It's a long way from organic rice to tortilla chips, chocolate-covered snacks and frozen rice & quinoa bowls. Since its founding in 1937, Lundberg Family Farms, Richvale, Calif., has stayed ahead of consumer trends rather than simply responding to them.
“Innovation is in our DNA,” notes Tim Schultz, Lundberg’s vice president of research & development. The company, he says, was the first in the U.S. to bring organic brown rice to market and in the late 1960s began foraying into packaged organic rice products.
In the past couple of decades, Lundberg Family Farms has only increased the pace of its R&D initiatives. For example, the firm introduced rice-based chips in 2003. “This was a real departure for us but something that really resonated with consumers,” Schultz points out.
In 2013 Lundberg’s commitment to rolling out new products reached a fever-pitch. That was the year the company created a dedicated team for new product development, currently 10 individuals strong. “Since then, we’ve brought over 140 new products to market,” 57 of them in the past year alone, Schultz says.
In addition to being organic, almost all the company’s products are gluten-free. “We happen to be very blessed to be focused on organic,” Schultz says. “We didn’t go after it chasing a consumer trend; it was something that was more deep-seated for us.” The same is true for the high-growth gluten-free market segment, as “rice has always been gluten-free,” he observes.
Lundberg’s interest in ancient grains, particularly high-protein varieties such as quinoa, continues to grow. “We started growing quinoa about six years ago out here in California,” Schultz says. “We had heard that it was possible, and we went out and investigated.” The company worked with farmers to figure out the best places to grow quinoa between the Canadian and Mexican borders.
Another grain on the company’s radar, nutrient-rich sorghum, has been generating buzz in the market; Lundberg currently manufacturers Organic Thin Stackers Puffed Grain Cakes made of sorghum and brown rice. “Historically, it has been a lower-value crop. But sorghum has gotten a lot of recognition and sparked excitement recently as an ancient grain,” Schultz explains. “It has a sweet flavor; in the old days, people made sorghum syrup.”
Standing out in a dynamic market
Lundberg Family Farms must innovate to stand out in a market that has become ever more competitive. The company gleans product ideas from a multitude of sources in addition to using traditional market research.
“We draw inspiration from our customers,” Schultz shares. “We pay a lot of attention to restaurant trends. And our over 350 employees bring back ideas and suggestions from their travels.” Lundberg R&D professionals, he adds, are also members of the Research Chefs Assn., which is “often on the cutting edge of flavor trends.”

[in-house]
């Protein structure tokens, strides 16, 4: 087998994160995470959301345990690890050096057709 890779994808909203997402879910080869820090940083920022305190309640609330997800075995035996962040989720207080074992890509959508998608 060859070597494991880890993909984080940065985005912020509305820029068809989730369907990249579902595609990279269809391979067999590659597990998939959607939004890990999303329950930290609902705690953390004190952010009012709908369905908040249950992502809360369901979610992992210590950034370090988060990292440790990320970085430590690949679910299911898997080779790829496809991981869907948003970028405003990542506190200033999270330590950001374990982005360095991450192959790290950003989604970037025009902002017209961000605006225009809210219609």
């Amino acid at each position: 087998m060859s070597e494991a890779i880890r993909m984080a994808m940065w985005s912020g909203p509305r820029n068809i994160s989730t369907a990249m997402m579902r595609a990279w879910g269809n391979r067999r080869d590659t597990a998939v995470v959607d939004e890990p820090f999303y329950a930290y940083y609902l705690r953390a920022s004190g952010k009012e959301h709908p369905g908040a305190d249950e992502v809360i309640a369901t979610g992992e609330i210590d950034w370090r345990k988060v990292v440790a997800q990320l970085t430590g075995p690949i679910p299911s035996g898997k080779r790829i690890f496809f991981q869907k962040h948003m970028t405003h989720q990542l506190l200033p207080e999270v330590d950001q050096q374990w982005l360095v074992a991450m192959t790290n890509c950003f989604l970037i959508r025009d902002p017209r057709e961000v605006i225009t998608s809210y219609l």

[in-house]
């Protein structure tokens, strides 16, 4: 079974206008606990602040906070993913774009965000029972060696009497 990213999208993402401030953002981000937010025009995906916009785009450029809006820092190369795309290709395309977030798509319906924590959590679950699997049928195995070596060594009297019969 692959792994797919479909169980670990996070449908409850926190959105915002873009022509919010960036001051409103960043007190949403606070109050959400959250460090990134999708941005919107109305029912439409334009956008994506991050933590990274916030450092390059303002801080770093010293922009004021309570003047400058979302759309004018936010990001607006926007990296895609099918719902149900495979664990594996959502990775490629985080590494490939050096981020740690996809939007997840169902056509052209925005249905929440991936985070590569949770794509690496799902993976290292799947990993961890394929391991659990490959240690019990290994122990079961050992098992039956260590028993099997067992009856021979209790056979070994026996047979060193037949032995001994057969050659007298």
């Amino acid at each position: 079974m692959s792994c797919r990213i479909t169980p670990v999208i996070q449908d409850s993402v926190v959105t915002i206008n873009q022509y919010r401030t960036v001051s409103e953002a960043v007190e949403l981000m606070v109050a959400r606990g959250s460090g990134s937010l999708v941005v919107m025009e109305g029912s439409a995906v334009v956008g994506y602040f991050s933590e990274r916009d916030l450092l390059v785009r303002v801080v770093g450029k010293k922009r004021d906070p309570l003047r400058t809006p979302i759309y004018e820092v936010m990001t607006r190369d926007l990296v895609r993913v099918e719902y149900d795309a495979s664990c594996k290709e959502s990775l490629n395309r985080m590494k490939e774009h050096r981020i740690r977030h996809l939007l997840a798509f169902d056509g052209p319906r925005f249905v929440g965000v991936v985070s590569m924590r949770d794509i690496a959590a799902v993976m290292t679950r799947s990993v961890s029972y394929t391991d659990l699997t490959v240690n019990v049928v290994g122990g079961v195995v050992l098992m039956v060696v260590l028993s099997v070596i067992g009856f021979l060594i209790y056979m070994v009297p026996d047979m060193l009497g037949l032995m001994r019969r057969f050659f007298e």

But even the most on-trend and innovative product ideas must be practical to produce. To facilitate the product development process, the company opened a pilot plant in 2015 that is roughly a 10-minute drive from the main production facility in Richvale. Using small-scale equipment that approximates the big machinery in Lundberg’s main plant, the R&D team can easily test new formulations and processes without disrupting normal operations.
“In our pilot plant, we do a lot of experimentation,” Schultz says. “We test different concepts on the small-scale equipment, so we don’t have to take our production lines out of service to try something new.”
Among Lundberg’s many new products, the most daring for the firm are the organic frozen rice and quinoa bowls, as the company has previously concentrated on shelf-stable SKUs. “We’re evaluating right now whether frozen products resonate with consumers,” Schultz says. “We have not played in that space before.”
Schultz, though, remains optimistic that the product will be successful because there are signs of life and innovation in the frozen category. “The category, which had been stagnating or declining for years, has gotten a lot of rejuvenation from smaller companies that are doing fun things,” he explains. Because there aren’t many frozen organic products, Schultz see this segment as a promising opportunity for Lundberg Family Farms.
“We wake up every morning trying to figure out how we’re going to bring innovation and organic food solutions to consumers,” Schultz says. “We’ve got an R&D team of 10 people, but everybody in our organization plays a role in bringing new products to life—from developing the products to getting them on store shelves and making sure consumers are aware of them to fielding questions from consumers after they try them. What makes this most exciting is when I go to the store and see one of our new products on the shelf.”